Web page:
In the novel, she is constantly invoked by Don Quixote as his lady, but never appears, allowing his hyperbolic statements of her beauty and virtue to go untested. However, the peasant girl he has mistaken for her, eventually, comes to his death-bed and acknowledges that she is, in fact, "his Dulcinea".


Don Quixote and Sancho Panza after an unsuccessful
attack on a
windmill. By Gustave Doré
Don Quixote is often nominated as the best work of fiction, ever. It stands in a unique position between medieval chivalric romance and the modern novel. The former were mostly disconnected stories with little exploration of the inner life of even the main character. The latter, of course, is focused almost always on the psychological evolution of a single character. In Part I, Quixote imposes himself on his environment. By Part II, he is no longer physically capable, but people know about him, "having read his adventures", and so, he needs to do less to maintain his image. By his deathbed, he has begun to assume a new identity, including a nickname, "the Good", just to die well.

There are many minor literary "firsts" for European literature - a woman complaining of her menopause, someone with an eating disorder, and the psychological revealing of their troubles as something inner to themselves.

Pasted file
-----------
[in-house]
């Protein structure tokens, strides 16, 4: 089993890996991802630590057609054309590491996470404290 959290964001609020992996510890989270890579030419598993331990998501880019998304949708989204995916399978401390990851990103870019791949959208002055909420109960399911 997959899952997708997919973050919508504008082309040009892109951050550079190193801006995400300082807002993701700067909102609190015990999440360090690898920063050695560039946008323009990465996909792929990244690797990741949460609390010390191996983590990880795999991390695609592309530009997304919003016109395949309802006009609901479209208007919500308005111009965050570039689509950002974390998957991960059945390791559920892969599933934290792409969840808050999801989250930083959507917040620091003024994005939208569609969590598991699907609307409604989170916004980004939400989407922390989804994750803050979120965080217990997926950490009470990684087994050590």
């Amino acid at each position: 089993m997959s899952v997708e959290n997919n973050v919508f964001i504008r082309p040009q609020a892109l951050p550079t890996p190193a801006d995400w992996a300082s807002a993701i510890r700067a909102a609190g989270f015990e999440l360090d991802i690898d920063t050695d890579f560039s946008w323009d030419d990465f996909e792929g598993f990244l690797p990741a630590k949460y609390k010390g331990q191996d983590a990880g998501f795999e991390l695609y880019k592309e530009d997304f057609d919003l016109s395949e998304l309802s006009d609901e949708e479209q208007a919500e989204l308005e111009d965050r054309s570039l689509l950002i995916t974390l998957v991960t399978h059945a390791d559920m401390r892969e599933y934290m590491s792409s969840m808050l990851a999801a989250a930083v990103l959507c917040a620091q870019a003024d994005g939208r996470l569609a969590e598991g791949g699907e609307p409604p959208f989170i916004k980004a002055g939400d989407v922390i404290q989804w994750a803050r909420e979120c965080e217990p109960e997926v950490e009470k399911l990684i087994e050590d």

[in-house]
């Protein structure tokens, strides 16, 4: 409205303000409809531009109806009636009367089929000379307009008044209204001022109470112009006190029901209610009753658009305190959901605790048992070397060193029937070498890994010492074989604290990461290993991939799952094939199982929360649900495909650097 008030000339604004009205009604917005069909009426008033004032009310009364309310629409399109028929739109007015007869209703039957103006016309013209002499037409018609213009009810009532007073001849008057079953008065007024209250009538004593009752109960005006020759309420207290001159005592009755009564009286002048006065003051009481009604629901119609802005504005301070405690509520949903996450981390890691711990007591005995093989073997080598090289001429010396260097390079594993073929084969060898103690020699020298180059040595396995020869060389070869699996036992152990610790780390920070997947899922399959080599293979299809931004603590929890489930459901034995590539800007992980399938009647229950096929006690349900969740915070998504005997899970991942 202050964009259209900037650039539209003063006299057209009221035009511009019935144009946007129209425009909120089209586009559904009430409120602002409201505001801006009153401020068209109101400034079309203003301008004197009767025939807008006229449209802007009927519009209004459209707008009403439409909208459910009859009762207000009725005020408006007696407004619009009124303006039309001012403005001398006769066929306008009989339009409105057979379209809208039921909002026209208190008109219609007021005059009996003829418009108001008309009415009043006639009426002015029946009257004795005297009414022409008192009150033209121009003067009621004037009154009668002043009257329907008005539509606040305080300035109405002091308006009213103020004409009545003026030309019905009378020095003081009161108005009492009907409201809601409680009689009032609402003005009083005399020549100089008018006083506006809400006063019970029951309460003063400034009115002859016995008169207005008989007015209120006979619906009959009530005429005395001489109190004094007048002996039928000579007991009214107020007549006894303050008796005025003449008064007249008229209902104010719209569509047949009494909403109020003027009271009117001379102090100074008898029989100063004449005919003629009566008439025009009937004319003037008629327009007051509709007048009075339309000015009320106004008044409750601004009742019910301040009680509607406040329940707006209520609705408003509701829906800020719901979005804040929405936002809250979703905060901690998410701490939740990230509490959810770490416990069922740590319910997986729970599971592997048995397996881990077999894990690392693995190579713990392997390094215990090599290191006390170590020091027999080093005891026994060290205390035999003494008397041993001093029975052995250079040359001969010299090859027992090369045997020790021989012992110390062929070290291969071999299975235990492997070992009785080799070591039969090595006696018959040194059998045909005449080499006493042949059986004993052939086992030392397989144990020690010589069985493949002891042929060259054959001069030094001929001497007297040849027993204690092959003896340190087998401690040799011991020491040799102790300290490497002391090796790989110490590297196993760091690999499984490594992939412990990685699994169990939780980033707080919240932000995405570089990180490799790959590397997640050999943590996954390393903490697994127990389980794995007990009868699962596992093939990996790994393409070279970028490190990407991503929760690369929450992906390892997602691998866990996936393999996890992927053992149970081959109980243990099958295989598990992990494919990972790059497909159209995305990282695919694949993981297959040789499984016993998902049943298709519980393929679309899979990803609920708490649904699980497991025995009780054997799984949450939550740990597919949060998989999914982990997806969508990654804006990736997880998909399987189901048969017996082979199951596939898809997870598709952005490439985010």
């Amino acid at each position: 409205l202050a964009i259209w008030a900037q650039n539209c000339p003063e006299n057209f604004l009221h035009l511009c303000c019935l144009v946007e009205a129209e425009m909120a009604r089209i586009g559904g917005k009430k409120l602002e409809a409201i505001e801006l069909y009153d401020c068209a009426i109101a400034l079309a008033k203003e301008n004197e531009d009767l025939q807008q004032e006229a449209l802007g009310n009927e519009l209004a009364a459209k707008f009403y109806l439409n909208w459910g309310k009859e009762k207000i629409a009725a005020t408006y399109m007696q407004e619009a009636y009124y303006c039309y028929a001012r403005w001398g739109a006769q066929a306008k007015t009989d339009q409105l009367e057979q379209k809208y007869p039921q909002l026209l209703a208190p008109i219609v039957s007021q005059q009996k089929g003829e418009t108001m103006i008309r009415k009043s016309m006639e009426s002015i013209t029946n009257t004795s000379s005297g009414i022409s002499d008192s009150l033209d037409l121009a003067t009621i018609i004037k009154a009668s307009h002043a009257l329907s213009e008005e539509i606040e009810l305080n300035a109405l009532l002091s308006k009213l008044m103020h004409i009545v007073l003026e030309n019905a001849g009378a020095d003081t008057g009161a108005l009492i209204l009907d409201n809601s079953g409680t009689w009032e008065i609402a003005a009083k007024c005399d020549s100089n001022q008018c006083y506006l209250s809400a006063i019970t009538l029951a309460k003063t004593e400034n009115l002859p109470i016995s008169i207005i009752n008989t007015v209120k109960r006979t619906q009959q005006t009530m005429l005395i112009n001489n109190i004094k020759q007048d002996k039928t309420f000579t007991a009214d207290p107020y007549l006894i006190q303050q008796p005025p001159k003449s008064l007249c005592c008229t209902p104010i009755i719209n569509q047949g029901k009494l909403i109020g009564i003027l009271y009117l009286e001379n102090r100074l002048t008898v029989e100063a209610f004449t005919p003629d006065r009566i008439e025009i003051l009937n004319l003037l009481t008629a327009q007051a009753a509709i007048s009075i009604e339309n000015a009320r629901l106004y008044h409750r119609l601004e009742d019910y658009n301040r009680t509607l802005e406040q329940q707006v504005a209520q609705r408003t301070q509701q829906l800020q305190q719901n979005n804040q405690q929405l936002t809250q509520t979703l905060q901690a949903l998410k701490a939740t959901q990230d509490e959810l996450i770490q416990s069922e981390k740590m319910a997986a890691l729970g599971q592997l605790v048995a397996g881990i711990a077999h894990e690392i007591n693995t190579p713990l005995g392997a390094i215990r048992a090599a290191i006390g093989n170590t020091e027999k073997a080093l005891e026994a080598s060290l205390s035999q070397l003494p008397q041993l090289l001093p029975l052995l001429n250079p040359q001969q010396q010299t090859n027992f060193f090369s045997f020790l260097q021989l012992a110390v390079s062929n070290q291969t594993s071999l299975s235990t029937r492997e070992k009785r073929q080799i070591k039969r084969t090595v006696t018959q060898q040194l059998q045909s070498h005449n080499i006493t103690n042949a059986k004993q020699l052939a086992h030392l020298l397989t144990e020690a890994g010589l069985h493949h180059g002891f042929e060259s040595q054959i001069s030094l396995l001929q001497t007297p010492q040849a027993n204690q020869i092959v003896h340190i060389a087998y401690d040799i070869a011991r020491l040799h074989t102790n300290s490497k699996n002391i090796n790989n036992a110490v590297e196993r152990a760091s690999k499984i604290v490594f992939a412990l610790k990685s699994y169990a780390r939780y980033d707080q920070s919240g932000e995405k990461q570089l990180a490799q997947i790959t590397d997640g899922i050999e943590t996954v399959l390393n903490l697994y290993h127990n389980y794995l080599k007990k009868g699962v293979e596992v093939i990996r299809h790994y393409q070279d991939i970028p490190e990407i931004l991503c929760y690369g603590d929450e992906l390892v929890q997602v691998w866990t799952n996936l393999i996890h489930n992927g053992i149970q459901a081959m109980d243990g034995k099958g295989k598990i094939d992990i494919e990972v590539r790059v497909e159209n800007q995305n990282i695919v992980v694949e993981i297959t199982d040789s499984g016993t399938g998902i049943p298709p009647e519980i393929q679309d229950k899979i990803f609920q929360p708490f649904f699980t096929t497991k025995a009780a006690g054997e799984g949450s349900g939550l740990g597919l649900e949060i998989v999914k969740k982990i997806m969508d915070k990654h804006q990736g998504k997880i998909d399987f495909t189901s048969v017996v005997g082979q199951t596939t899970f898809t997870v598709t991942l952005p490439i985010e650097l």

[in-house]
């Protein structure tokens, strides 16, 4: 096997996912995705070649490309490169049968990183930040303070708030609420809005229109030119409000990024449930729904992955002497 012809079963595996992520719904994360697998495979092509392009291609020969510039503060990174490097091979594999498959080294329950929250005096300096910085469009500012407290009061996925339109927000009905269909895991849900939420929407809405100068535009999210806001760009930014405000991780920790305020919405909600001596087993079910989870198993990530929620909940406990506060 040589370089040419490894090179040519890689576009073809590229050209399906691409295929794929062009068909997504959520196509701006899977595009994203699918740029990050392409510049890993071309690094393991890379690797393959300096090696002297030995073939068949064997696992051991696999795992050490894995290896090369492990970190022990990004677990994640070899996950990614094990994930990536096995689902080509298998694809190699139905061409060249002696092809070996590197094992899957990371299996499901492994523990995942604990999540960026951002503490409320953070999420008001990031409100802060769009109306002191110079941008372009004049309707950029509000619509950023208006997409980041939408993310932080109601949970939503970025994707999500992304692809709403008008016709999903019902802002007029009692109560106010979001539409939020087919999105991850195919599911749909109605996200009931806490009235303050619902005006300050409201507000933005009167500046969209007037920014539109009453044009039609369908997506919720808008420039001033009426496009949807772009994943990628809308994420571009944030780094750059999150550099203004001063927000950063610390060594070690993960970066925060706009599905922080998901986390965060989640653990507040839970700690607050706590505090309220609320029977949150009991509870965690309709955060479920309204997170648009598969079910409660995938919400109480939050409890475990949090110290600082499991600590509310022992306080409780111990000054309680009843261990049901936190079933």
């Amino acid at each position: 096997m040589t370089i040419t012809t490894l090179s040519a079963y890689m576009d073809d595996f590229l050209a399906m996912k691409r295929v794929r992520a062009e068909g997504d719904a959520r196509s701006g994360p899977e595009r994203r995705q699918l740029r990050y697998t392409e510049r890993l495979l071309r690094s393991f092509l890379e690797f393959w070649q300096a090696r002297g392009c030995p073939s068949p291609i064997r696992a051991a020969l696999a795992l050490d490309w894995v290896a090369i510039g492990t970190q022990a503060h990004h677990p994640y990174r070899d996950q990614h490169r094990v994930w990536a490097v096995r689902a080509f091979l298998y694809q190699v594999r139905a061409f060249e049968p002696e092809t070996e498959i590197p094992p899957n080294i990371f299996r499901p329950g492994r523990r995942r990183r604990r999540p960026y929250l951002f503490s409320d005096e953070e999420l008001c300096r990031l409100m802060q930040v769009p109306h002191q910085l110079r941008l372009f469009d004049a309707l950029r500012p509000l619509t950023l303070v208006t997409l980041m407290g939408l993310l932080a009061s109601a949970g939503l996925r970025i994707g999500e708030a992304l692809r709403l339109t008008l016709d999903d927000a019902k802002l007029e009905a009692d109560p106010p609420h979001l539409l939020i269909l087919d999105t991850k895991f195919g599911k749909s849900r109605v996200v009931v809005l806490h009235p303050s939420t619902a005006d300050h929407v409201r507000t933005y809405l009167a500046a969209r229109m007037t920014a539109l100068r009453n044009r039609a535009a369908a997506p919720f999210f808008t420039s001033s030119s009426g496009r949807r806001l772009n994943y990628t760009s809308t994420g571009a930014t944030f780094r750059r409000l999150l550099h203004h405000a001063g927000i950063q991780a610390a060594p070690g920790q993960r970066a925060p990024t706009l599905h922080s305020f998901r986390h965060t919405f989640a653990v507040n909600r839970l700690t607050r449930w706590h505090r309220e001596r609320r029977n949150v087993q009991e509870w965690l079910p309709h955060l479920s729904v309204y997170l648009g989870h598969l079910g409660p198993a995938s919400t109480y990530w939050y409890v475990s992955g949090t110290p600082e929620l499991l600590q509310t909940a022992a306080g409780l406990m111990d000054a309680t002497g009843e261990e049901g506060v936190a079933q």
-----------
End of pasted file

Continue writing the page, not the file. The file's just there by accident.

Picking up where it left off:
Subtle touches regarding perspective are everywhere: characters talk about a woman who is the cause of the death of a suitor, portraying her as evil, but when she comes on stage, she gives a different perspective entirely that makes Quixote (and thus the reader) defend her. A grand discourse on beauty and its relation to truth follows. When Quixote descends into a cave, Cervantes admits he does not know what went on there.

Like his contemporaries, Cervantes believed that literature had to contain moral messages, but, he disliked preaching in works of comic entertainment. His solution was to include almost all the moral advice of the age, but to place it in Quixote's voice, an idiosyncratic and impetuous character, whose solutions most often go wrong. For instance when he frees a gang of galley slaves, who have proclaimed their innocence, by attacking their guards, then demands that they pay homage to Dulcinea, they pelt him with stones and leave. Accordingly, it is quite easy to read literally anything as the moral message.

Different ages have tended to read different things into the novel. When it first came out, it was usually interpreted as a comic novel. After the French Revolution it was popular in part due to its central ethic that individuals can be right while society is quite wrong and disenchanting - not comic at all. In the 19th century it was seen as a social commentary, but no one could easily tell "whose side Cervantes was on". By the 20th century it became clear that it was simply a unique and great work, the first true modern novel.


The autonomous community of Castile-La Mancha exploits the fame of Cervantes' novel to promote tourism in the region. A number of sites in La Mancha are linked to the novel, including windmills and an inn upon which events of the story are thought to have been based.


Several films are based on the story of Don Quixote, including:

External links